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Q&A: Maldives, What’s Your Flavor?

Between snorkeling (who can blame him?) and watching cooking videos, Nandakumar Dharuman is the culinary force behind Guduguda—our celebratory resto at The Standard, Maldives where traditional Maldivian cuisine is on the menu. We sat down to talk about his global journey to The Standard (which winds through India and Canada) and what it’s like to run a kitchen on a remote atoll.

He shared some of his favorite Maldivian dishes, his passion for ingredients and what makes food in The Maldives so unique.

Your culinary career has taken you all over the world. How did you end up in The Maldives?

I obtained my bachelors of science in Culinary Arts from one of the best institutions, and I received thorough training from a high-profile chef during an apprenticeship. After my apprenticeship, I did pre-opening a small cafe and restaurant in India then after few years I moved to The Maldives and worked for few resorts then I moved back to India for city hotel experience. I gathered good experience, and again I moved to The Maldives and worked for one resort where I got an opportunity to participate in Hotel Asia culinary challenge in The Maldives and received several gold medals with first prize. Later I moved to Canada for western experience and I learned Canadian, Mexican, American cuisines and later I’ve ended up in The Maldives again.

How would you describe Maldivian cuisine to someone who’s never tasted it?

I would say Maldivian cuisine is unique. The food is unlike anything you’ve had before. Maldivian cuisine has very few ingredients—mainly coconut, fish and rice. A few flavors come from south India and Sri Lanka, and traditionally some dishes are very spicy. All form of coconut is used for most of the dishes.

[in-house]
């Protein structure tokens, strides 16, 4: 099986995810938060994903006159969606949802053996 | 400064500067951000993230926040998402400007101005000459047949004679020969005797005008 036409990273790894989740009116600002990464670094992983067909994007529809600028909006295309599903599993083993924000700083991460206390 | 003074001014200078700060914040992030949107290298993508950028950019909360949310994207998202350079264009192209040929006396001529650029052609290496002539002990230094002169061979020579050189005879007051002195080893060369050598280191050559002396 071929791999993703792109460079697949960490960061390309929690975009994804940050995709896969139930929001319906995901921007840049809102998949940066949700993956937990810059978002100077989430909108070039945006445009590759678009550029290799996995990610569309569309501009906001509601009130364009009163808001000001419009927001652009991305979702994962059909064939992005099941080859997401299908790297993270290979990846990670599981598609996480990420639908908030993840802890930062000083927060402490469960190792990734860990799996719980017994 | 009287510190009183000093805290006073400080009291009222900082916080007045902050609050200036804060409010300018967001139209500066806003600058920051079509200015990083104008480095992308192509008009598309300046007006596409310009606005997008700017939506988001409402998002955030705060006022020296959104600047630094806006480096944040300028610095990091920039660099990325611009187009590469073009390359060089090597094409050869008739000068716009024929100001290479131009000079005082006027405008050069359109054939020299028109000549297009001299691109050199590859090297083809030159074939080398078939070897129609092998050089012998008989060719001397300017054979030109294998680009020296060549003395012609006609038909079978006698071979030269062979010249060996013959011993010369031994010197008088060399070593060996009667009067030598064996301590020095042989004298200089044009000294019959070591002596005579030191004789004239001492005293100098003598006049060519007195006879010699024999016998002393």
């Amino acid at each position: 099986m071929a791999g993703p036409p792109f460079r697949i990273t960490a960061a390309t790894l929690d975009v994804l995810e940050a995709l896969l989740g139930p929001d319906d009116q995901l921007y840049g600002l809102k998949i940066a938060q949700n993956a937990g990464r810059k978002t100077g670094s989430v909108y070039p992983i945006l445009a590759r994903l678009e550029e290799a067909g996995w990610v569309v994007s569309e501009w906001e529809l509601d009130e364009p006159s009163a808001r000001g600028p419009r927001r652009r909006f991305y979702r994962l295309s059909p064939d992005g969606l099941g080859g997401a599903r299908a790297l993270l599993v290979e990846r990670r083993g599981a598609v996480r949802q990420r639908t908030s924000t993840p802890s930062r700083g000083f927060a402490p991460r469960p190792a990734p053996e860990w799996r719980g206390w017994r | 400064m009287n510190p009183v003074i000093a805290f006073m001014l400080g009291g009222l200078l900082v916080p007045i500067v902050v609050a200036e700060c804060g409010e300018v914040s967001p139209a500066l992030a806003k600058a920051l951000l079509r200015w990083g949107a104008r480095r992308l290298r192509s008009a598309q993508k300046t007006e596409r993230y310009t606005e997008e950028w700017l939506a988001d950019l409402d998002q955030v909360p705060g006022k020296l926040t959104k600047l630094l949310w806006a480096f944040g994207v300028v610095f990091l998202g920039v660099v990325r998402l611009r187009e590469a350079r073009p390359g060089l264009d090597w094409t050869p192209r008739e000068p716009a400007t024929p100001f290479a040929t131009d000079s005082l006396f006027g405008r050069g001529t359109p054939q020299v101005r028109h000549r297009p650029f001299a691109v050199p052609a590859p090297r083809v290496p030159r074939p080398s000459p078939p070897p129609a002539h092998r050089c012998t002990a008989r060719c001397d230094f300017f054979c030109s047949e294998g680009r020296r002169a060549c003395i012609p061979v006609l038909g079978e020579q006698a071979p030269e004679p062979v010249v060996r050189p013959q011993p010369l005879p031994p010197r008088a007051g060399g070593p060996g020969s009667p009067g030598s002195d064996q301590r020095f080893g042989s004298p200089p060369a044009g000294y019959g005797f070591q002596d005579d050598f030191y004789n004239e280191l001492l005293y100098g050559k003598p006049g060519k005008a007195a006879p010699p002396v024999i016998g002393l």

What are your favorite Maldivian ingredients?

Kopi fai leaves (Maldivian cabbage leaves), coconut, curry leaves, pandan leaves, breadfruit, pumpkins, valhomas (smoked dried tuna), rock lobsters, Octopus, Maldivian fishes like yellowfin tuna, skip jack tuna, wahoo, grouper, red snapper, Mahimahi.

The Maldives are remote! Could you tell us a little bit about how supply chains influence your cooking?

Yes, it’s remote island and it’s not difficult to find supplier, many suppliers are available for supplying the ingredients from all over the world. Still, it’s not like city market whenever and whatever you need to purchase, needs to have loads of plan, forecast, par stock level. 

The supply chain influence in cooking is to ensure that all of the necessary ingredients and supplies are available when needed. This includes ensuring that there is enough food to meet the demand for whole country, as well as making sure that all of the necessary supplies are available. I purchase mostly from locally available ingredients. But there are other sources in Germany, Australia, Thailand, Dubai, India and Sri Lanka.

What’s one dish our guests have to try in Guduguda?

Hanaakuri Boava (spicy octopus).

How do you spend your days off in The Maldives?

I love snorkeling because our reef is so beautiful. I used to play tennis. And I spend time watching cooking videos.

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